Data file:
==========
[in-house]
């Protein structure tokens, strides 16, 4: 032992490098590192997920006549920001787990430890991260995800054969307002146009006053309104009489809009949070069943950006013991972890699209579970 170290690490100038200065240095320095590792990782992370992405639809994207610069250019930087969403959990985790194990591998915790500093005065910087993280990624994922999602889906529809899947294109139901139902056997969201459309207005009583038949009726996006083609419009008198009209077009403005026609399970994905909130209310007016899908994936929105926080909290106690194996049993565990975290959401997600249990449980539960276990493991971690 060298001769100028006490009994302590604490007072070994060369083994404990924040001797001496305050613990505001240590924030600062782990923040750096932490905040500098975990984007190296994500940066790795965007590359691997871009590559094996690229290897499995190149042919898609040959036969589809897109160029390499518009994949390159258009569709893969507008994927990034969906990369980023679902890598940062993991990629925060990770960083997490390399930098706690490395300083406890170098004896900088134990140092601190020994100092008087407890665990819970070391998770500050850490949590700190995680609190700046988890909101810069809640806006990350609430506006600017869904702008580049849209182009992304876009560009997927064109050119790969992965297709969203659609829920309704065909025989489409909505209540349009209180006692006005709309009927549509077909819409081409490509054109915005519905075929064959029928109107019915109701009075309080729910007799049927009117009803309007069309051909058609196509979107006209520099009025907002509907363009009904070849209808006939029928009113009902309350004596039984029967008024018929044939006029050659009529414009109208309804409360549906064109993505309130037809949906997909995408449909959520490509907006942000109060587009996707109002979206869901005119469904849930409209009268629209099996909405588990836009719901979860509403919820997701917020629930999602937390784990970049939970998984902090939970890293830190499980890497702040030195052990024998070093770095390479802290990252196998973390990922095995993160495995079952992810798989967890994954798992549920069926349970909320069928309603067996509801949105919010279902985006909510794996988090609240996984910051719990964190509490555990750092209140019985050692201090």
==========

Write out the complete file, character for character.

[in-house]
């Protein structure tokens, strides 16, 4: 032992490098590192997920006549920001787990430890991260995800054969307002146009006053309104009489809009949070069943950006013991972890699209579970 170290690490100038200065240095320095590792990782992370992405639809994207610069250019930087969403959990985790194990591998915790500093005065910087993280990624994922999602889906529809899947294109139901139902056997969201459309207005009583038949009726996006083609419009008198009209077009403005026609399970994905909130209310007016899908994936929105926080909290106690194996049993565990975290959401997600249990449980539960276990493991971690 060298001769100028006490009994302590604490007072070994060369083994404990924040001797001496305050613990505001240590924030600062782990923040750096932490905040500098975990984007190296994500940066790795965007590359691997871009590559094996690229290897499995190149042919898609040959036969589809897109160029390499518009994949390159258009569709893969507008994927990034969906990369980023679902890598940062993991990629925060990770960083997490390399930098706690490395300083406890170098004896900088134990140092601190020994100092008087407890665990819970070391998770500050850490949590700190995680609190700046988890909101810069809640806006990350609430506006600017869904702008580049849209182009992304876009560009997927064109050119790969992965297709969203659609829920309704065909025989489409909505209540349009209180006692006005709309009927549509077909819409081409490509054109915005519905075929064959029928109107019915109701009075309080729910007799049927009117009803309007069309051909058609196509979107006209520099009025907002509907363009009904070849209808006939029928009113009902309350004596039984029967008024018929044939006029050659009529414009109208309804409360549906064109993505309130037809949906997909995408449909959520490509907006942000109060587009996707109002979206869901005119469904849930409209009268629209099996909405588990836009719901979860509403919820997701917020629930999602937390784990970049939970998984902090939970890293830190499980890497702040030195052990024998070093770095390479802290990252196998973390990922095995993160495995079952992810798989967890994954798992549920069926349970909320069928309603067996509801949105919010279902985006909510794996988090609240996984910051719990964190509490555990750092209140019985050692201090």